The Current Level of #ReasonsTo Happiness

This is an example of Azure Machine Learning analysing the sentiment of tweets to the #ReasonsTo hashtag using a pre-built API, which is part of Microsoft's Project Oxford and Azure Machine Learning API’s

This was built as a demo for the Tuesday morning keynote session at Reasons to be Creative. It was delivered live at the conference to show how someone who does not come from a machine learning background can use the publically available (and free) APIs to add aspects of Machine Learning(ML) to their websites and applications on any platform.

This demo is built using the power of the cloud computing platform, Azure. Initially the code makes a call to the Twitter API and searches for tweets containing the specified hashtag (example: #welc2017 and #reasonsto). For each tweet received, an API call is made to the Text Analytics machine learning API to retrieve the sentiment of the tweet. The details from the Twitter API, and the sentiment assigned by the ML API, are combined together and sent to the cloud.

Azure has a great data ingestion service call Event Hubs, which can consume millions of events per second so that you can process and analyse huge amounts of data at a time. In our ever growing data culture this is more important than ever. Each tweet is then passed on to Azure Stream Analytics to be processed and gain real time insights from. The stream analytics query, written using T-SQL, aggregates the tweets sentiment over a 60 second sliding window of time.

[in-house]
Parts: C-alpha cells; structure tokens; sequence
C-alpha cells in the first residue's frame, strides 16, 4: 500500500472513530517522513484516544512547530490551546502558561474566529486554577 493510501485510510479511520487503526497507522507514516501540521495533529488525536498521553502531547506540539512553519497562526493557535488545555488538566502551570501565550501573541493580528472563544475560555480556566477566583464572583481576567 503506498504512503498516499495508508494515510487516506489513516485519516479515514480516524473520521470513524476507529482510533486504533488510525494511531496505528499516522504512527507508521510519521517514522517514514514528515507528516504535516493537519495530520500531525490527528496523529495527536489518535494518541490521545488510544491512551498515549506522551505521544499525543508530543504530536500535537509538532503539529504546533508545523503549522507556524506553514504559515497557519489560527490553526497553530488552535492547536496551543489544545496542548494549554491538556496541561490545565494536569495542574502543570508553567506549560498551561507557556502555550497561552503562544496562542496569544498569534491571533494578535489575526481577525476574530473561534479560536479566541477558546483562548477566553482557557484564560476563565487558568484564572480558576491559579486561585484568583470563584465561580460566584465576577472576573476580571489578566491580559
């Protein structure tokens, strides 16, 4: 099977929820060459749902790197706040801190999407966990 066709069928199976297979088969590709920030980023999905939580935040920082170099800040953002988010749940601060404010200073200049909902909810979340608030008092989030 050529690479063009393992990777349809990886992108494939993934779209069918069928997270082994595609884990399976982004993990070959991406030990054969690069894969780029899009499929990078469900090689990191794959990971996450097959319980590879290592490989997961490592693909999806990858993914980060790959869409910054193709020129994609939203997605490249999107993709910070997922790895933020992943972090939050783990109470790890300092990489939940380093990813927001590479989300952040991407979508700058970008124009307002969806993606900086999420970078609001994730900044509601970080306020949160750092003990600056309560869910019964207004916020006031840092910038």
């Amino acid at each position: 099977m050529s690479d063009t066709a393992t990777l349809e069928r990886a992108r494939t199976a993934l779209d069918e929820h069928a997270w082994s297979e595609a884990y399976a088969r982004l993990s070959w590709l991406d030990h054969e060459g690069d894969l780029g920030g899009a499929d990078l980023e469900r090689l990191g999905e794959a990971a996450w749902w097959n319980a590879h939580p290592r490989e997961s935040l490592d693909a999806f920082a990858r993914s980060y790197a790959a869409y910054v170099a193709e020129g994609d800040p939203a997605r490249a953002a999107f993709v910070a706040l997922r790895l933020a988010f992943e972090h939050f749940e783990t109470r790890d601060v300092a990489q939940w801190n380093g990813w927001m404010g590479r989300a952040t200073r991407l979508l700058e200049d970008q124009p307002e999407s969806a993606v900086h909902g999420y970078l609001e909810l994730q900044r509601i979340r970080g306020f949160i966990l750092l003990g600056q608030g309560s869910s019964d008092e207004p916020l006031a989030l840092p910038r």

Now we have an aggregated sentiment value for all the tweets, to the specified hashtag, over the last 60 seconds, we then then post them back to the event hub and surface them in a web application running on Azure, our glowing orb front-end 

The idea is it provides a visual 'pulse' of what the current sentiment is from people tweeting about the event - this was an idea that we came up with so that if you're speaking at an event and your session has a specific hashtag then you can see the public reaction to your session, live as you're speaking!

In the top right corner is the value that the ML API assigns to the sentiment, you can see this value change from 0 to 100, 0 being very negative and 100 being very positive. The visualiser is a CSS animation that has 10 different visual states so depending on the sentiment value (0-100) is can either be red (0) amber (50) or green (100).

If you want to understand more about this demo and maybe build one yourself, take a look at some of the resources below and start building intelligence into your applications today:

Azure Machine Learning Studio

Project Oxford Machine Learning API’s

Microsoft Virtual Academy online learning platform

Reasons to be Creative sentiment pulse

To see this demo in action, check out this link:




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